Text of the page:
Their Eyes Were Watching God Part 1: Preface
Their eyes might’ve been watching God, but our eyes are watching Zora Neal Hurston. Hit play to learn more about Hurston and the Harlem Renaissance.
|Literature||Their Eyes Were Watching God|
Their Eyes Were Watching God.
Zora Neale Hurston's great book
about Janie. A coming of age story that's
seminal in that it, for the first time or maybe a very early time,
took a young, Black woman,
treated her like a real human being
with normal human emotions and dreams
and everything else, and humanized a whole
coming of age experience for a Black teen in America
in the early 20th century.
So we're talking here as usual with Dr. Deb,
who's gonna unravel the stories and tell us why their eyes were watching God
at the very end.
So, Deb, tell us a little bit about Zora Neale. Start there.
How does she anchor herself structurally in this story?
So Zora Neale Hurston grew up in an all-black town in the South.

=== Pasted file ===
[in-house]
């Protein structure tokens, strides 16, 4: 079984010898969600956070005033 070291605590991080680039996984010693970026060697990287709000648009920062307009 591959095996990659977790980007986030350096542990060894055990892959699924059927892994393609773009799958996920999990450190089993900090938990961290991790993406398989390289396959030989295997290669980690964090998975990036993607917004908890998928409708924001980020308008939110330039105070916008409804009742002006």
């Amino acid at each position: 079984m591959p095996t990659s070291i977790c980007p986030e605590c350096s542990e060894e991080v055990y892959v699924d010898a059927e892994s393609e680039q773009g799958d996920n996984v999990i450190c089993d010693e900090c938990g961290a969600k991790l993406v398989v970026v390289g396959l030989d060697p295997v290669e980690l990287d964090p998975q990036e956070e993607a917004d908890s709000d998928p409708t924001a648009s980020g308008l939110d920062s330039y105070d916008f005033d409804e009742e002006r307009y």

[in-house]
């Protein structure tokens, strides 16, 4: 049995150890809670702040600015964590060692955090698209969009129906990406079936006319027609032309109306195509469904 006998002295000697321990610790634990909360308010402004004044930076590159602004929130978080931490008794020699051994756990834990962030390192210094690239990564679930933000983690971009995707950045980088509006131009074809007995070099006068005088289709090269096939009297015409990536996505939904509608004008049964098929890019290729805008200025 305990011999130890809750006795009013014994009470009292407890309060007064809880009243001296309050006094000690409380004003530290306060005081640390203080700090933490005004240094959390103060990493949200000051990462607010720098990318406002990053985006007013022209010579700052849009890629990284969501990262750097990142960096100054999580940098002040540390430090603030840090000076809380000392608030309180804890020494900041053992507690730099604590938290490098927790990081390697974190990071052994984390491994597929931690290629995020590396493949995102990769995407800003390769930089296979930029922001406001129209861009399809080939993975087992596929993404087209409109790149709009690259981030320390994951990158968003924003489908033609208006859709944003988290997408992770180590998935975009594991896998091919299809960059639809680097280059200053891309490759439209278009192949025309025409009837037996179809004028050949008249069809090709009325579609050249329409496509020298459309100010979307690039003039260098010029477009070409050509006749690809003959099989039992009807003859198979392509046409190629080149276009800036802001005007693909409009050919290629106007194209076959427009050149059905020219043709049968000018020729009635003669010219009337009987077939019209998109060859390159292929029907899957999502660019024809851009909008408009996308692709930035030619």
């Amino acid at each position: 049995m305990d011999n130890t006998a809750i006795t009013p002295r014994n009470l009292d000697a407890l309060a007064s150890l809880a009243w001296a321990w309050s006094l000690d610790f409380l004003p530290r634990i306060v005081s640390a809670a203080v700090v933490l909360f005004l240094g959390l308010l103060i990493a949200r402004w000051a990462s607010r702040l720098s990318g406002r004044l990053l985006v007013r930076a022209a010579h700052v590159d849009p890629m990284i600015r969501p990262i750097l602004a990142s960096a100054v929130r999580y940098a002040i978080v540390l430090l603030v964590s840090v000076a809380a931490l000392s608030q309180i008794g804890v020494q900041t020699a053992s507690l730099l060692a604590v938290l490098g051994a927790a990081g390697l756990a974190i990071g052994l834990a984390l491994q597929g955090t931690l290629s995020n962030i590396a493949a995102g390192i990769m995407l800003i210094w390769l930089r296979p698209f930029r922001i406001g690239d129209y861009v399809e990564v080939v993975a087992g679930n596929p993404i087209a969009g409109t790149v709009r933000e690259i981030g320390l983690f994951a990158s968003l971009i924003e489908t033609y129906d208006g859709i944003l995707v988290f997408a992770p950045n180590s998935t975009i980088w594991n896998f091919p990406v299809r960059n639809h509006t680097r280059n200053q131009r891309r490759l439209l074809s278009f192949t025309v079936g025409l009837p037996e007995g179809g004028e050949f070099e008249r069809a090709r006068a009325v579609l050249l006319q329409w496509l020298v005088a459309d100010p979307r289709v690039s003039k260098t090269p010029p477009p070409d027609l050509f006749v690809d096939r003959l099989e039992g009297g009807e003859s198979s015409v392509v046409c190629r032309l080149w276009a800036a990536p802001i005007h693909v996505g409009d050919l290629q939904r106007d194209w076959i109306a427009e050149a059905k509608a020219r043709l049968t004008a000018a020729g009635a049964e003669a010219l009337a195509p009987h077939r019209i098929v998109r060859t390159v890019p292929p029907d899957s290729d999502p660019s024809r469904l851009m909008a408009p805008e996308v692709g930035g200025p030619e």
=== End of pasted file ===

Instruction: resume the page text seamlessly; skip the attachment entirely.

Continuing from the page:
And she went to high school,
made her way through college.
Wasn't easy, but she got herself there.
And then she moved to Harlem at about 35 years old.
And this was right smack dab in the middle of the Harlem Renaissance.
So that's how she got involved with that movement.
And she really is known as
the only prominent female figure in the Harlem Renaissance
that you read about in all the canonical textbooks.
And give us a sense for what Harlem was like,
because Harlem has had like 18 lives
as it's gone through. So in that era, contextually,
what was it like?
So Harlem was a place where,
at that point, all of these black artists
and artists of all kinds: writers, musicians, et cetera,
came together. And this word "renaissance" means rebirth,
and that's exactly what was happening
is they were kind of reclaiming Black culture
as a legitimate art form, which it had been understood not to be previously.
And that's kind of what Their Eyes Were Watching God is all about,
reclaiming Black folk culture as a legitimate art form.
And that's what was happening in the Harlem Renaissance.
The Harlem Renaissance is the reason we have access
to so much amazing Black art and culture
today, even. Everything that came after that was influenced by these folks.
[ pen writing ]
Who was Zora Neale Hurston?
What was the Harlem Renaissance?
All right, here we go.